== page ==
The evaluation should be regarded as confidential and sent directly by email to the CS Department Internship Coordinator. Please send plain text or PDF files; no .docx files. The evaluation can also be faxed to the Coordinator at 218-726-8240.

Final Report

The final report describes the intern's experience. It must be correct in spelling, punctuation, grammar, and writing style. Papers that do not meet these standards will not be accepted.

When using technical terminology and acronyms, define them. Don't assume that everyone who reads your paper will be familiar with every computer system.

If you need some help with your writing skills, consult the UMD Writer's Workshop.

Your paper must address at least the following topics, plus any others you wish to include:

  1. Describe the company you worked for: its location, size, history, business focus, etc.
  2. Describe in moderate detail the project or projects you worked on. Documentation and code for your projects would make good appendices.
  3. Describe your contributions to these projects. Will your work be incorporated into the company environment? If you worked on public web pages for your project, include the URLs.
  4. Describe the hardware and software systems you used and whether it was difficult to get up to speed on them.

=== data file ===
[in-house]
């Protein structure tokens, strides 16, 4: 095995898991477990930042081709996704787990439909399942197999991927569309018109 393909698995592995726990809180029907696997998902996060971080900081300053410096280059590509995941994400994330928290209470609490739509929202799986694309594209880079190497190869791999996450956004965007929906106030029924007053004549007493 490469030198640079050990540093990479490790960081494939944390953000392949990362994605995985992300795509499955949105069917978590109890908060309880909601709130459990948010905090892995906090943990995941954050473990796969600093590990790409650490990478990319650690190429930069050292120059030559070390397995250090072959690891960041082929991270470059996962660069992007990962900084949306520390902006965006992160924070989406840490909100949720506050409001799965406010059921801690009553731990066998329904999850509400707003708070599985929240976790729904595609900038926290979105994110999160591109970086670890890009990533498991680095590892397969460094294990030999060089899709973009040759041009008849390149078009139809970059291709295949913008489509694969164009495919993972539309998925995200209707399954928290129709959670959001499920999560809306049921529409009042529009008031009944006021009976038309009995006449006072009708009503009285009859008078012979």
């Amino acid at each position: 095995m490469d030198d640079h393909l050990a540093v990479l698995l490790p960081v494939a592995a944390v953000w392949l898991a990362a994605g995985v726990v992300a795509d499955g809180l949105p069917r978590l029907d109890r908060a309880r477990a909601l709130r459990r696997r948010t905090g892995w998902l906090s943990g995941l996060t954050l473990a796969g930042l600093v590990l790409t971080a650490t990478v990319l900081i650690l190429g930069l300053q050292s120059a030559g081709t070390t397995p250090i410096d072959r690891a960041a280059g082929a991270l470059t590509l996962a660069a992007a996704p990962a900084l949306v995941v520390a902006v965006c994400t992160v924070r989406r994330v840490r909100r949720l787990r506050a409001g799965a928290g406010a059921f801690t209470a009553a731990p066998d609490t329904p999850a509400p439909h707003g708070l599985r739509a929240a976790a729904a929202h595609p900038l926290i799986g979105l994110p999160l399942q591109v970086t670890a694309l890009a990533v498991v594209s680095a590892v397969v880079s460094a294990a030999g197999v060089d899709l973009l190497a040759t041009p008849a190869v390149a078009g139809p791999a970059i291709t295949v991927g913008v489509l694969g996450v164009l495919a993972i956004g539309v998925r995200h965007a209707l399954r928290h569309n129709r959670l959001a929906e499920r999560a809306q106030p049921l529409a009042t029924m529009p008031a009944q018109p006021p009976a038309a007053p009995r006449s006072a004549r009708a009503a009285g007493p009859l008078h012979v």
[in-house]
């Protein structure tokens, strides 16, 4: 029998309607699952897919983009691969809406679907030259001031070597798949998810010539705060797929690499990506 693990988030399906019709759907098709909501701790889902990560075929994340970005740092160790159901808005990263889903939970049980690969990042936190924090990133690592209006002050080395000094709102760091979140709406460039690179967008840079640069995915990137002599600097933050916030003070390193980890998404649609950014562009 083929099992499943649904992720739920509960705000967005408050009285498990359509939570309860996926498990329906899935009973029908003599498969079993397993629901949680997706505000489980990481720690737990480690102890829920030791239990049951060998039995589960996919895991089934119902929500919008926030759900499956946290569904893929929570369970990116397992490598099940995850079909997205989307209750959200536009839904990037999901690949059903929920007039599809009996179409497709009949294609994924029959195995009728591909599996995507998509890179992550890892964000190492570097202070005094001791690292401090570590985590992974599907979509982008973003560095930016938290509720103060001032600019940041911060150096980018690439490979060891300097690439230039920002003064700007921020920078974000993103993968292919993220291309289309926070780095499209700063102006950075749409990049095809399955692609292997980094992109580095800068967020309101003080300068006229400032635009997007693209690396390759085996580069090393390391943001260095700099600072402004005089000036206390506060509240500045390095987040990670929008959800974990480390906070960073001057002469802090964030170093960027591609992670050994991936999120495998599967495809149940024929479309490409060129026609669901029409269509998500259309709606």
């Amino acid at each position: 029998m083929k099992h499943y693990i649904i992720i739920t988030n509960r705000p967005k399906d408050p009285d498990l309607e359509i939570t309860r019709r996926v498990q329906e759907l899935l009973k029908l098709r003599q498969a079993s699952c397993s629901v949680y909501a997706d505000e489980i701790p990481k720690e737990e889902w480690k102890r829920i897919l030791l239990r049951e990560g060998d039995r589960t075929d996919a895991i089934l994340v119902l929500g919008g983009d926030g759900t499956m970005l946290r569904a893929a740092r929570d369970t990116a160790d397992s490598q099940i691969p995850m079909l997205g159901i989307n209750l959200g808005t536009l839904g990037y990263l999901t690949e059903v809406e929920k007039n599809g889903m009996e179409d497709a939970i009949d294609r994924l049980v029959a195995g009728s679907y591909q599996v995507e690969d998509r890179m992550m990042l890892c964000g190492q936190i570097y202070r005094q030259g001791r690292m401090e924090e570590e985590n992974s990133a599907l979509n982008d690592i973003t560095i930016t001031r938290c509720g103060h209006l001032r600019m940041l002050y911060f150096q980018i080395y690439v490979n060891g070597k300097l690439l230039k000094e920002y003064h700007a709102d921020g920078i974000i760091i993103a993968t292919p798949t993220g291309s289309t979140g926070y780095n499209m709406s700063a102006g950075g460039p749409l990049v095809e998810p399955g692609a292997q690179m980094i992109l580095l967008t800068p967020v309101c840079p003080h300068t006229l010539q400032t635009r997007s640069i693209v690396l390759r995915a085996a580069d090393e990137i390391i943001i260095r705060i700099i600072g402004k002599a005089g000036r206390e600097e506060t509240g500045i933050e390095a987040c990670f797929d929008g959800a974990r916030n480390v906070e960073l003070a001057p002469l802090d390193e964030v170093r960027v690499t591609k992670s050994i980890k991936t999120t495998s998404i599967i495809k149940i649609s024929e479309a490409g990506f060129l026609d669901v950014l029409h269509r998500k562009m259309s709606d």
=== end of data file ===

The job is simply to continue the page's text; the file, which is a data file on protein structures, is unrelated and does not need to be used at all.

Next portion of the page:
5. Describe the nature and degree of your training and supervision during your internship. Did you receive extensive training? Were you closely supervised or fairly independent?
  6. Evaluate your internship. Was it worthwhile? How well did your school work prepare you for the internship? What impact has it had on your career plans? On your personal growth? On your understanding of the field of Computer Science? Is this a good internship for another student to take?

In addition, the following optional sections may be included:

  1. Provide a bibliography if warranted.
  2. To document your work, you may include up to 10 pages of supporting material that you produced as an appendix. This may include samples of program or HTML code that you wrote, scripts, screenshots, technical documentation, etc.

The report should be and sent directly by email as a pdf to the CS Department Internship Coordinator.

Extending an Internship

From time to time an internship that is taken for the summer, for example, is extended by the employer to continue through the fall. If the student has signed up for CS 3996 in the summer session, he or she must meet the obligation of the course by providing the final report and supervisor evalution by the end of the summer. Then, the student has two options: he or she can continue the internship either with or without re-enrolling for CS 3996.

If the student does not re-enroll, then the internship is no longer taken for academic credit but the employer/employee relationship continues as before. If the student does re-enroll, then he or she must sign up for CS 3996 in the fall in the same way as before, that is, by submitting a new form and completing the requirements just as before. Note that CS 3996 may be taken multiple times, not to exceed 3 total credits.